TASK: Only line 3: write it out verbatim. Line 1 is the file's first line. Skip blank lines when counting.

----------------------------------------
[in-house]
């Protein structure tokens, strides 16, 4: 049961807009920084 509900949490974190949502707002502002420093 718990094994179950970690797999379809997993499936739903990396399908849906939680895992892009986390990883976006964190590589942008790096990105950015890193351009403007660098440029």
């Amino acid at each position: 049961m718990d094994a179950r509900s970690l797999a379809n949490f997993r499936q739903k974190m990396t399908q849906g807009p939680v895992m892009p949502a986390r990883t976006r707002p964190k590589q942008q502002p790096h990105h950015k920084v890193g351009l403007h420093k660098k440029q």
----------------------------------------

């Amino acid at each position: 049961m718990d094994a179950r509900s970690l797999a379809n949490f997993r499936q739903k974190m990396t399908q849906g807009p939680v895992m892009p949502a986390r990883t976006r707002p964190k590589q942008q502002p790096h990105h950015k920084v890193g351009l403007h420093k660098k440029q």